Lorenzo Soria Remembers When He First Became a Board Member for HFPA

Lorenzo Soria Remembers When He First Became a Board Member for HFPA
Caroline Andrieu for Variety

Lorenzo Soria is president of the Hollywood Foreign Press Assn., which this year hands out its Golden Globes on Jan. 10. For 38 years, Soria has been writing for L’Espresso, one of Italy’s leading weekly magazines. And he has been a member of the HFPA since 1989; he earned his first mention in Variety when he became a board member in 1996.

Where did you grow up?
I was born in Buenos Aires, and spent my first 11 years there; my parents are Italian Jews who had escaped the war to Argentina. In 1963, my father died, and my mother took my younger sister and me to Italy. I say I’m Italian, born in Argentina — but I have spent more time in Los Angeles than in either of those countries.

You became a journalist in Italy?
I started working for L’Espresso in 1977, in the Milan office, writing about economics and finance. During a summer vacation, I fell in love with Los Angeles; I went back to my bosses and said, “What if I moved there?” They said, “We’re not going to send you full-time, but you can be a correspondent.” I came to Los Angeles in 1983.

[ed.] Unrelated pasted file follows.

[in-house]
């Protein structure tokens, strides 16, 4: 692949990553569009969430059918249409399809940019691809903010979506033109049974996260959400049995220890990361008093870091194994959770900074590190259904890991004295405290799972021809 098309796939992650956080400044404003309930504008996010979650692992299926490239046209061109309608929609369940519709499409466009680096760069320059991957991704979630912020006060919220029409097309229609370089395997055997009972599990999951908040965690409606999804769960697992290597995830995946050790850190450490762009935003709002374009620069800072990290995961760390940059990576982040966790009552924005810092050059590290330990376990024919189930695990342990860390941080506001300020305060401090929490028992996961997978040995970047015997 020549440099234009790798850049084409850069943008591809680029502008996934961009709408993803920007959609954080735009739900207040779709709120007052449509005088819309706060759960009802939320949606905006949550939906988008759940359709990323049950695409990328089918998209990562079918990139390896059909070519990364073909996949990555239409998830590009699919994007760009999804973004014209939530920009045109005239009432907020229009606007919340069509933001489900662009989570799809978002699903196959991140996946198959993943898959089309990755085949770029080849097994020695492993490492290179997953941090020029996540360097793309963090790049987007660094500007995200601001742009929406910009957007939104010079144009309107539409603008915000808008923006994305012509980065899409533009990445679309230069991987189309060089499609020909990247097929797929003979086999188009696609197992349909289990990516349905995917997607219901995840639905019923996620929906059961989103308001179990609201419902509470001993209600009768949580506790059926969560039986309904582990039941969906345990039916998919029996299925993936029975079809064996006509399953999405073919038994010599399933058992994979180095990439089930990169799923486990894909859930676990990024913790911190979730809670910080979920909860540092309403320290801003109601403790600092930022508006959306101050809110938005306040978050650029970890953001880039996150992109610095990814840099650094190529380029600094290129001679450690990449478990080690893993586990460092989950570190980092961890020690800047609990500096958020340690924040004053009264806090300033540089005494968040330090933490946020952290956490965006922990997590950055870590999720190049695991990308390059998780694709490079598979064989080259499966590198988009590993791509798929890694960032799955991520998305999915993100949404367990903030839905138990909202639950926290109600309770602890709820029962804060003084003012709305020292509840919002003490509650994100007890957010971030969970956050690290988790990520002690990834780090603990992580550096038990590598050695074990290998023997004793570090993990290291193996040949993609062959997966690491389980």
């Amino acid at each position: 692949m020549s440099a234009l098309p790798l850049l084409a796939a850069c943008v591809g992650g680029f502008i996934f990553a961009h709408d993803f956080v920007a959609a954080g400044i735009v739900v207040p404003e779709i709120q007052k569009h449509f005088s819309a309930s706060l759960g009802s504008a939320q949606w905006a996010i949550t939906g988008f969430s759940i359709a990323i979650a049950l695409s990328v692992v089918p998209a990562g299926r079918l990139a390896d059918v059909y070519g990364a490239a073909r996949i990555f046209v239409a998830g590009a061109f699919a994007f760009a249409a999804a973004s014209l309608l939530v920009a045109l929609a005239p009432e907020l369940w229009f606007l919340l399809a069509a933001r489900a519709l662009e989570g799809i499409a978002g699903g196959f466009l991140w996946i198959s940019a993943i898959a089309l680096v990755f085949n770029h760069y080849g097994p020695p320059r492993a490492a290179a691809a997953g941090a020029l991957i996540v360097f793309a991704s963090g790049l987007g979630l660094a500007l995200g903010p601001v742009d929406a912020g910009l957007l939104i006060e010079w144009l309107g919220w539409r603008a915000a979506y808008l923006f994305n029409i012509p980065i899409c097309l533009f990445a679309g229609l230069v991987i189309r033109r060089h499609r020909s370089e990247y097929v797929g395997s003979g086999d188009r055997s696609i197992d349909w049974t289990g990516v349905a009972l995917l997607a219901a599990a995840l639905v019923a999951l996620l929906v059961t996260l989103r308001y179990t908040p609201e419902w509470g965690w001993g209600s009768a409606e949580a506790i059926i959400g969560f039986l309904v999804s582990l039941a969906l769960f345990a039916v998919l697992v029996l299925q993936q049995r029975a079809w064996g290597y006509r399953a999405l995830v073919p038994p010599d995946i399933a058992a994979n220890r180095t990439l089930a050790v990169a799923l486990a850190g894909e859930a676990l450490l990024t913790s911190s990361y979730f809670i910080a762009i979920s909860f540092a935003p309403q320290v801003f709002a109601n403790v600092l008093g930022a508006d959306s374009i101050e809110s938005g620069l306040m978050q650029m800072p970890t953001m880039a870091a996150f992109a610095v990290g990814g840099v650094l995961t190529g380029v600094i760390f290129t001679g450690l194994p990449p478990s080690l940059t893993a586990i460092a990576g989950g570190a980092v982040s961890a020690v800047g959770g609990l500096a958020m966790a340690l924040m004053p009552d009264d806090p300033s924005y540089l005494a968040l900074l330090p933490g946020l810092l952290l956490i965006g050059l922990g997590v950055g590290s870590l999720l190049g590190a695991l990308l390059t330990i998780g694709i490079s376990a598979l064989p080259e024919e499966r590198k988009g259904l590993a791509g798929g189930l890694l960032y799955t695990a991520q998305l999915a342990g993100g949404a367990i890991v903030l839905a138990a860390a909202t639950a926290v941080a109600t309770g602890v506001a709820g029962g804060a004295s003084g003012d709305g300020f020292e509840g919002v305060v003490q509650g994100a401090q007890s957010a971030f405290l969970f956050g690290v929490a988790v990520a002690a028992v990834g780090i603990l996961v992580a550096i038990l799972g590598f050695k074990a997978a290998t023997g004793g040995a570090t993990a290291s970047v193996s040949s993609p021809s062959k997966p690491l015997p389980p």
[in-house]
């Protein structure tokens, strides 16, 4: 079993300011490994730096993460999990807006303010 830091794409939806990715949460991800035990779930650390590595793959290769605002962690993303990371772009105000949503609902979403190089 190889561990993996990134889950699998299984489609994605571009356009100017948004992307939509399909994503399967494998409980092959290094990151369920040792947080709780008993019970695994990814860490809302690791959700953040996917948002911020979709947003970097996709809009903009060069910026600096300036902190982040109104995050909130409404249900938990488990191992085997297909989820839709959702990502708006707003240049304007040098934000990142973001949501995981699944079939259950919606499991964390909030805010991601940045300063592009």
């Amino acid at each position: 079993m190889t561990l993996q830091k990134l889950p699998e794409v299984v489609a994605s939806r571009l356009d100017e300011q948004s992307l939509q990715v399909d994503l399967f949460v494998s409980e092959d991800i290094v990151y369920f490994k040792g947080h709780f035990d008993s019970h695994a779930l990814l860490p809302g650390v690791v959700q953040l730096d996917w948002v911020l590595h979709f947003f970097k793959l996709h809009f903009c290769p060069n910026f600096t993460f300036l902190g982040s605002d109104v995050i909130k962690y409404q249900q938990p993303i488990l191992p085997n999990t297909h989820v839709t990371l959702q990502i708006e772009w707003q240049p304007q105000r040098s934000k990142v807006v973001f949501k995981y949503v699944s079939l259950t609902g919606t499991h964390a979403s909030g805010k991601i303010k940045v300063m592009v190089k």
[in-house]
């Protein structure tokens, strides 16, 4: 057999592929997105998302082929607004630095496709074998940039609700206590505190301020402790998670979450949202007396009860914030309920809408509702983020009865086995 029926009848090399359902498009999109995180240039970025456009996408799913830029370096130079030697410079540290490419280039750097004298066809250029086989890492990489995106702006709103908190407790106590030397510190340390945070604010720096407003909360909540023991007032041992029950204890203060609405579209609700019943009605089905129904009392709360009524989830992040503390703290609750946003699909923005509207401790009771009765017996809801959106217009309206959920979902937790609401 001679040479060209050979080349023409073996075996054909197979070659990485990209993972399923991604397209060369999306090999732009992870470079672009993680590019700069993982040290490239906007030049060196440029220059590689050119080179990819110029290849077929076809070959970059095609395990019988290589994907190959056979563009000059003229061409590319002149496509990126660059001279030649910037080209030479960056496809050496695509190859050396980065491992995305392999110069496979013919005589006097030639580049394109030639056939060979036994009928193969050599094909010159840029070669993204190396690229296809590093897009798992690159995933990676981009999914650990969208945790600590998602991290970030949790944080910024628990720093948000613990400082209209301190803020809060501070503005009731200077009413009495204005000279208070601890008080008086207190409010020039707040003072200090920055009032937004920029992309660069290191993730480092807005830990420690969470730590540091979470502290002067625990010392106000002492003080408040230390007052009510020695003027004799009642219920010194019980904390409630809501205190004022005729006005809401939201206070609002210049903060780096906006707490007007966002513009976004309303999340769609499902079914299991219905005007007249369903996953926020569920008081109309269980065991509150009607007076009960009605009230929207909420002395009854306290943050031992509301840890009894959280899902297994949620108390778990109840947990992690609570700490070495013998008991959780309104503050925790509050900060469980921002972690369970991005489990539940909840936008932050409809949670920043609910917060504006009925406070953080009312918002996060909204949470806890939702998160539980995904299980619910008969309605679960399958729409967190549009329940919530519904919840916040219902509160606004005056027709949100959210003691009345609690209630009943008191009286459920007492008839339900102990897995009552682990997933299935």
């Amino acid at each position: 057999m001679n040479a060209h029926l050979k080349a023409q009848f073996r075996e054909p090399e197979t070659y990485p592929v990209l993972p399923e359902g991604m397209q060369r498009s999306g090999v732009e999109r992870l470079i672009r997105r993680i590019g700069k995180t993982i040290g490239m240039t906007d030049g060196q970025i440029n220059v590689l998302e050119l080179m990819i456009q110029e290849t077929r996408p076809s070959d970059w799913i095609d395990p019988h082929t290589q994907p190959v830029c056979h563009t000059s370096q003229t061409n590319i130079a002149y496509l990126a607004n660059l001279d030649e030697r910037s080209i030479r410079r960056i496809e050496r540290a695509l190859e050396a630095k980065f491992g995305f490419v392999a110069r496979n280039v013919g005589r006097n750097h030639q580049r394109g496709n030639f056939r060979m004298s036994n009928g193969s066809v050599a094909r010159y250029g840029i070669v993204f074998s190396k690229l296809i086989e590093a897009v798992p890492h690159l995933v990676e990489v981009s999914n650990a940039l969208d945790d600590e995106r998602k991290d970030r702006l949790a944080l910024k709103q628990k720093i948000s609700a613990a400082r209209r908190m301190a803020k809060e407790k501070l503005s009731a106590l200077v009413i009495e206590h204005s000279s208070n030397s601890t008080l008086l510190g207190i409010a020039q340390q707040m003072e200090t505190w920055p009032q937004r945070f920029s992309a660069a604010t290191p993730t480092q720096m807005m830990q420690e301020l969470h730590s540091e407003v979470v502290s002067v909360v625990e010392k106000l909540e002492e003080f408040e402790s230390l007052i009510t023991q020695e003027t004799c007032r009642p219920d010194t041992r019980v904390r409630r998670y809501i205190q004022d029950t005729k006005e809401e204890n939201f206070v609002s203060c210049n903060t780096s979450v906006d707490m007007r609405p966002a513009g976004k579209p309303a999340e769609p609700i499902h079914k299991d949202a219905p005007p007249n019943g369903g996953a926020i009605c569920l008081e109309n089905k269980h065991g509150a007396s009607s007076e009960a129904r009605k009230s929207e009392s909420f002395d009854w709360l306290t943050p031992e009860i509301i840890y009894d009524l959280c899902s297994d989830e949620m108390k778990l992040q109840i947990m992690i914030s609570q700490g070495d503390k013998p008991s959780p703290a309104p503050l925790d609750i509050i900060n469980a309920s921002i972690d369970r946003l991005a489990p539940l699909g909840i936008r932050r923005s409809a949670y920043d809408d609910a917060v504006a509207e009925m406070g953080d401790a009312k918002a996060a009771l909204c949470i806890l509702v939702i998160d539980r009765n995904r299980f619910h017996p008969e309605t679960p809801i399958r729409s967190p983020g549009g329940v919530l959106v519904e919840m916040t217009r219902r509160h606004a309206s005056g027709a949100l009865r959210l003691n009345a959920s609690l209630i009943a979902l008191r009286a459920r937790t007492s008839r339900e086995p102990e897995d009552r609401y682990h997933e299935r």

Did you have any contacts or sources?
Almost zero. But I started to meet other Italian correspondents, and many of them were covering fluff. In the first few years, I took pride writing about economics, technology, computers and politics. I spent a week in Silicon Valley. But instead of saying “Bravo,” the editors would say, “Yes, but what about Tom Cruise?” And so I started doing entertainment stories; I wasn’t too enthusiastic about that at the beginning.

When did you join the HFPA?
In October 1989, the same month my son Max was born. After a few years, I ran for the board. And with few interruptions, I have been working with the organization since then. By joining in ’89, I missed a big chunk of our history, but I was witness to a major turnaround in the perception of the organization and of us as members. When we went on national TV ­(NBC in 1995), that was a major turning point. It coincided with the studios realizing that foreign markets were not just an afterthought, but were important. Being a foreign correspondent, and being part of an organization giving an important award — it made a difference, in terms of visibility, access, in terms of being recognized. Those were important transitional years.

Lorenzo Soria Variety Page
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